December 3, 2015

No More Hoax

Eugene H. Dierks, III always was a 12-year-old altar boy at St. Thomas More Church. One day, he served at the 8:30 Mass. During the first reading, he wondered whether the Mass itself was a sham. Perhaps Jesus had fooled everyone around him during His time. Perhaps the worship of Him, over 2,000 years, had been one colossal waste of time.

Then he thought that if God was in fact real, He would have no problem proving it to him. He prayed for a sign, not something that could be doubted or mistaken, but something concrete and real. He hoped that, if God really loved him, personally, He would do this before the end if the Mass.

Throughout the rest of the Mass, he kept looking for his sign. It never came. At the end of the Mass, he led the procession toward the rear of the church, greatly disappointed.

After everyone had left the church, he went back toward the altar, to collect the used communion articles so that they could be cleansed. As he did so, his thoughts turned to what he would do next. He could not go to Mass anymore, having determined for himself it was a farce. He thought about telling his father, but knew he would never understand. His only answer was to go through the motions of attending weekly Mass, until he was old enough to move away from home.

He picked up three empty ciboriums and walked back to the sacristy. Upon reaching it, he took the lids off of the ciboriums and his “jaw dropped.” One of the ciboriums was full.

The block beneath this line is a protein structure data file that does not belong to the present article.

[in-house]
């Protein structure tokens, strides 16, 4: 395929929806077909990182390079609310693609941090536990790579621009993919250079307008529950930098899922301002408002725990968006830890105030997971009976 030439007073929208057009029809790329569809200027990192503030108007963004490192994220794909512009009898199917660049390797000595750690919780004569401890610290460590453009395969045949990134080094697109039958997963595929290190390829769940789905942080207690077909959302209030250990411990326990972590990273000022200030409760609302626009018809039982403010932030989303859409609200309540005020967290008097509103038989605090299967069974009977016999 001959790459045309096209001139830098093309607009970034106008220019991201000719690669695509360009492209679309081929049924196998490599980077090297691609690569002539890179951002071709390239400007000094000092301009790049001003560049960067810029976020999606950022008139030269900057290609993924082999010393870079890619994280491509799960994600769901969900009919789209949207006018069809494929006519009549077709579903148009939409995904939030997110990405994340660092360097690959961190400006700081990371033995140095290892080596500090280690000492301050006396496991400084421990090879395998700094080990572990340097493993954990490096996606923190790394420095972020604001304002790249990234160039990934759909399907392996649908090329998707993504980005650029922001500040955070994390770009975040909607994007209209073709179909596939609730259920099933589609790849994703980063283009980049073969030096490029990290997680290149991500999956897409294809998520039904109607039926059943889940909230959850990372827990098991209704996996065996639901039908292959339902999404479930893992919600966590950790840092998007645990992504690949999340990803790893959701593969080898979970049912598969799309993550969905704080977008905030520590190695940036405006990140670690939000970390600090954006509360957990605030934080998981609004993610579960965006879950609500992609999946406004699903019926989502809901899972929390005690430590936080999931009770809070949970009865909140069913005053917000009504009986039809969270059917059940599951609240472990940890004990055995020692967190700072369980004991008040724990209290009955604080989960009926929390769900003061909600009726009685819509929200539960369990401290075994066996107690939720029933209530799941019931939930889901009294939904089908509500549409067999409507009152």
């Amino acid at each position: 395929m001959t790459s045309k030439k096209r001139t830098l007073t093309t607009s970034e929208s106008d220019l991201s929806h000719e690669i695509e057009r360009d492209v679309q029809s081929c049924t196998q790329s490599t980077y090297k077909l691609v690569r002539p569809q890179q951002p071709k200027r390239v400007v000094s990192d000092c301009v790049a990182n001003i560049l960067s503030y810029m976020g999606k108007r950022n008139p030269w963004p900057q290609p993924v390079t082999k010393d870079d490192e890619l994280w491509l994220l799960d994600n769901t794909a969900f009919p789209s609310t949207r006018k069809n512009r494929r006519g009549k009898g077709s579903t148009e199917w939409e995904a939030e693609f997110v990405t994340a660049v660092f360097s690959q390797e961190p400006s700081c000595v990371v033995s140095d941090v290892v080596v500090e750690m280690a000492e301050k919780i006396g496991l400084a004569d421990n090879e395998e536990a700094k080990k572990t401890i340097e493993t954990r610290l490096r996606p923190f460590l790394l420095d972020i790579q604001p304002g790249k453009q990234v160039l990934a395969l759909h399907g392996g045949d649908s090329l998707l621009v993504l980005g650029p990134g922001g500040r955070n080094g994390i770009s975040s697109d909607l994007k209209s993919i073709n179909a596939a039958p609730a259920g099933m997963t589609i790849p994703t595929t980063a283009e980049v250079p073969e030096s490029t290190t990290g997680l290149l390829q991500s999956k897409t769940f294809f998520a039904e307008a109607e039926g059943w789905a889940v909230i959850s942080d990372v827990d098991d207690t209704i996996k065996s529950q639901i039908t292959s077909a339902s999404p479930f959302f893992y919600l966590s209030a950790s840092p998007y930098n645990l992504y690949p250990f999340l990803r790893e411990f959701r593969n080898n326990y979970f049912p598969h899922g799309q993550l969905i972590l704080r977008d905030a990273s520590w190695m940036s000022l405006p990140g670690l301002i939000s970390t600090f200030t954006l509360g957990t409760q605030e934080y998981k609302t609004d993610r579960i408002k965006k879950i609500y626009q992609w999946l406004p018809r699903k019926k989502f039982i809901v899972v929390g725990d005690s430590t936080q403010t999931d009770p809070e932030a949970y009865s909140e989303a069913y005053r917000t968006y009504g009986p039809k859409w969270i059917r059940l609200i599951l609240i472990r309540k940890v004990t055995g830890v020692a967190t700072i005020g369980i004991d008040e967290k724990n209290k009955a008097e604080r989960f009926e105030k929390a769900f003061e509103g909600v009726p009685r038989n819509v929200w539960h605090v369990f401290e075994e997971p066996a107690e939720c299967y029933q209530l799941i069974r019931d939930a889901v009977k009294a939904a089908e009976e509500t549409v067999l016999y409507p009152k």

He quickly motioned for Deacon John to come, but he merely grabbed the ciborium and took it back to the tabernacle. When he got to the sacristy once again, he was confused. He knew there were only three full ciboriums. Since there had been a full ciborium in the sacristy, thought that he must have put an empty one in the tabernacle during the Mass by mistake. Upon returning to the tabernacle just now, however, he found that there were in fact three full ciboriums already there. He shrugged it off, saying, “ I must be getting old.”

Eugene knew differently. He was too scared to mention it at the time, feeling that no one would believe him. The memory of it was not one to leave him though. No longer could he think in the way he had before, that the Mass was just a giant hoax.

Adapted from Proctor, Sister Patricia, O.S.C., 201 Inspirational Stories of the Eucharist (Spokane, Washington, Francisan Monastery of Saint Clare, 2004) p. 39-41.


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